On the Fourth of July, Congressman Bill Young was at a campaign event and told someone to "get a job" when that person asked Young about a Jesse Jackson-backed proposal to raise the minimum wage. 

Rep. Bill Young Tells Man to Get a Job

Jul 9, 2012

Representative Bill Young (R-Indian Shores) tells a young man who is asking him a question to "get a job."

graur razvan ionut /

Feel like you’re barraged with political ads every time you turn on the TV? That’s because you are.

According to this map in the Washington Post, Tampa is No. 1 in the amount of money the presidential candidates and groups supporting them have spent on television campaign ads this year.

So far, they've spent more than $13 million in the Tampa Bay media market. The only other markets that come close are Charlotte, N.C., and Orlando.

Courtesy of Reuters

Ordinarily, you'd have to go way out to the west and north to South Dakota to see the iconic monument, Mount Rushmore. 

But this weekend, you just have to travel south on Interstate 95 to West Palm Beach to see the shining, orange faces of the U.S. Presidents, George Washington, Thomas Jefferson, Theodore Roosevelt and Abraham Lincoln.

Why orange?  Because the homage you will witness in West Palm Beach is made out of cheese.

Professor says Florida's Voter Purge List is Flawed

Jul 3, 2012
Joe Skipper / Reuters

Most Florida counties are not complying with the state’s plan to remove possible non-citizens from the voter rolls. One political researcher at the University of Florida says the state is working from a flawed list.

Daniel Smith has testified in front of Congress about Florida’s voting laws. He runs a popular blog about election laws and practices. He says election supervisors are justified in defying the state.

Florida Gov. Rick Scott spent the weekend expressing his opposition to President Obama's Affordable Care Act.  He appeared on Fox News, CNN and CNBC.  He announced he will not expand Medicaid in the state or allow open health insurance "exchanges."

But PolitiFact Florida says Scott needs to recheck his facts:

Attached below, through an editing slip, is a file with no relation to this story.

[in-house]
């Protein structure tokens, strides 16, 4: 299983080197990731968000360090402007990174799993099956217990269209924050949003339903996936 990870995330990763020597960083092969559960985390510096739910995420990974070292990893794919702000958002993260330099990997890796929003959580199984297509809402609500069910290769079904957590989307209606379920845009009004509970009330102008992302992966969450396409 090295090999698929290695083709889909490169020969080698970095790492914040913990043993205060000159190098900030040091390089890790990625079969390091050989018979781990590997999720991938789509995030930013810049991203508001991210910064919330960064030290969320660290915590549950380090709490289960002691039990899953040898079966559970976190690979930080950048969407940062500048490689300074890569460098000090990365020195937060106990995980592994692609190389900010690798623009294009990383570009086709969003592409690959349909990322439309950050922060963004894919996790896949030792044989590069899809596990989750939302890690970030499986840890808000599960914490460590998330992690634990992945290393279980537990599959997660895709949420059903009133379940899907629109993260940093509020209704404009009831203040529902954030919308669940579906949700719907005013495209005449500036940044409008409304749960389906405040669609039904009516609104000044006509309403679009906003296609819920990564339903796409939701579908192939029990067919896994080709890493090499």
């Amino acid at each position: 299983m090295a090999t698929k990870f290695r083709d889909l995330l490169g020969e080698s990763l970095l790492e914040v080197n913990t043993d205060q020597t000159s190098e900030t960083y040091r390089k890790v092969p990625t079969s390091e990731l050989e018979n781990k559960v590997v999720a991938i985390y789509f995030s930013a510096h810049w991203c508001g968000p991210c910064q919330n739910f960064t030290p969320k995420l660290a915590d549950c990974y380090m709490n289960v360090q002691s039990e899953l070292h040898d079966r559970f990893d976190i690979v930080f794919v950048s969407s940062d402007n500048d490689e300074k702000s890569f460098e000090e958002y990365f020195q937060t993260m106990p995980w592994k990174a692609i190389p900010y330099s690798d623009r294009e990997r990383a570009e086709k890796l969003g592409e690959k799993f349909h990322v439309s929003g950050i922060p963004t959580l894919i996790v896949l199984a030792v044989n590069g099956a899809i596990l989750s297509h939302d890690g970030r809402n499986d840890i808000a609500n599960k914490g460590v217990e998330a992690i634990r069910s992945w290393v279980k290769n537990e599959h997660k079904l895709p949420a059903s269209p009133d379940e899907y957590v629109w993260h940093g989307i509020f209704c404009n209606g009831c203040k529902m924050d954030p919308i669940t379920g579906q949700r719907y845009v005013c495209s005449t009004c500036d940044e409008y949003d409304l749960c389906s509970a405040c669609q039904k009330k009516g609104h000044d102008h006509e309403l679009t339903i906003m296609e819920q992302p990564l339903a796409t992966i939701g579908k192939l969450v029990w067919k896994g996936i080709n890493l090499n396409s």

Scott: Medicaid expansion will cost the State $1.9 billion a year.

PolitiFact Ruling: False

New polls show that President Obama's shift in deportation policy appears to have had the intended effect of boosting his support among Latino voters, many of whom have been adrift since 2008 and uninterested in the presidential election.

University of South Florida

With Election Day still four months away, the anger and elation felt in light of the U.S. Supreme Court's decision on the Affordable Care Act may die down slightly by November. But if the economy is issue-1 on people's minds when they go to the polls, USF Political Science Professor Dr. Susan MacManus says healthcare reform will likely be issue-1a.

"Clearly the economy and jobs is still going to be preeminent," she said. "But what this ruling does do is to now interweave healthcare as a cost item and a job creation item into the debate. So in that way, it sort of joined the two issues."

Even in Washington, a city where hyperbole rules, it still seems difficult to overstate how big a win the Supreme Court's decision on President Obama's signature piece of domestic legislation is for the man in the Oval Office.

The Affordable Care Act is so identified with him, after all, that its opponents quickly dubbed it "Obamacare," a term supporters at first eschewed but later came to embrace.

Florida is a perennial battleground state in presidential elections. And within Florida, the area around Orlando is a battlefield where the terrain has changed radically.

It used to be a tossup. But four years ago, Barack Obama won in Orlando — or technically in Orange County — with 59 percent of the vote, a margin of almost 80,000 votes.

What happened in Orlando?

There were several things: The Democrats registered a lot of black voters. Obama ran well among independents. But the biggest difference was the number of new arrivals to the area.